This is what we need today: community resistance to police abuse, and a demilitarization of policing.

In too many communities across America today, as in Ferguson, Missouri, the “terrorists” in our midst are the police themselves. We need to end that situation.

Academy’s Robin Williams Tweet Criticized by Suicide Prevention Group

A tweet from the Academy of Motion Picture Arts & Sciences about Robin Williams’ death has proven popular, but not with one suicide-prevention group.

The tweet, sent out Monday at 5:56 p.m., shows the genie from the 1992 “Aladdin” with the message, “Genie, you’re free,” which is a line from the film. The item was retweeted more than 320,000 times and received a staggering 69 million impressions. The Internet and Twitter have been filled with tributes to Williams, who voiced the genie in the film.

However, the American Foundation for Suicide Prevention worries about the subliminal message. Christine Moutier, chief medical officer at the AFSP, expressed concern about the tweet, telling the Washington Post Tuesday, “Suicide should never be presented as an option,” before adding, “(it) presents suicide in too celebratory a light.”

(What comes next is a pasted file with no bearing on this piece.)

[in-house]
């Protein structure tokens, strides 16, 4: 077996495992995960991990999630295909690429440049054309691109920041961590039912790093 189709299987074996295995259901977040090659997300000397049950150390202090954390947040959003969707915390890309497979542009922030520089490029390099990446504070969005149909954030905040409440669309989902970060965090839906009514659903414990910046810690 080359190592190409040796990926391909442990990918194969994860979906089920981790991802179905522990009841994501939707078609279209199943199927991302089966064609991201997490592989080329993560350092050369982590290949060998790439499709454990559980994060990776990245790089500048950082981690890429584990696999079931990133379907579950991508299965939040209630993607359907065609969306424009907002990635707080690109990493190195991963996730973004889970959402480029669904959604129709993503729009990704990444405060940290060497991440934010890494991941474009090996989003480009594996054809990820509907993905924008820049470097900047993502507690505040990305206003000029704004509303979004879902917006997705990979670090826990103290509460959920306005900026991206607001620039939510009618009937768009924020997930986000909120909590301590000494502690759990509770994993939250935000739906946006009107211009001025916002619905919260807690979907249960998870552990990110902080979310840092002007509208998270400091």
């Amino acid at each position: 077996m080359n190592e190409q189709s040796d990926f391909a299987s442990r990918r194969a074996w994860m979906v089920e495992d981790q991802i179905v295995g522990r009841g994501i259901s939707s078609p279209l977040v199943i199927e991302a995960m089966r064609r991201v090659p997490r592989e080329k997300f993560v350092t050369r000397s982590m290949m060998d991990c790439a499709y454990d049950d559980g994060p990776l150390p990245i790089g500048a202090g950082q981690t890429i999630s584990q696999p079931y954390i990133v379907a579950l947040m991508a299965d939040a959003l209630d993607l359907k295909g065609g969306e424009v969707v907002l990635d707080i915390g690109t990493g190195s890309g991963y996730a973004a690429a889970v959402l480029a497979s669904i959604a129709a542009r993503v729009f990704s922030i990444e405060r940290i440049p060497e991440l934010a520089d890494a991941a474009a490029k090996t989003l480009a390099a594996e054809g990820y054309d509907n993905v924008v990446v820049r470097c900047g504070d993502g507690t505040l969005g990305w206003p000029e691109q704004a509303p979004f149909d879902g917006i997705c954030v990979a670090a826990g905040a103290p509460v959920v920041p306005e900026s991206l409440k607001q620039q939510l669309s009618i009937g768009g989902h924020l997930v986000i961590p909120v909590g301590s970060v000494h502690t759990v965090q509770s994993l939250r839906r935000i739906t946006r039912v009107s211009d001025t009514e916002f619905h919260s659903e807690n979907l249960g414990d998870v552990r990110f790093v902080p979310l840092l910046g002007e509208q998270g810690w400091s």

Several others also tweeted the line from the film, including Evan Rachel Wood. Her message was retweeted 100,000 times while Buzzfeed called the Academy tweet “a real tearjerker.” But since the Academy hands out Oscars, its tweet got the most attention, including positive mentions on “Good Morning America” and in PR Week.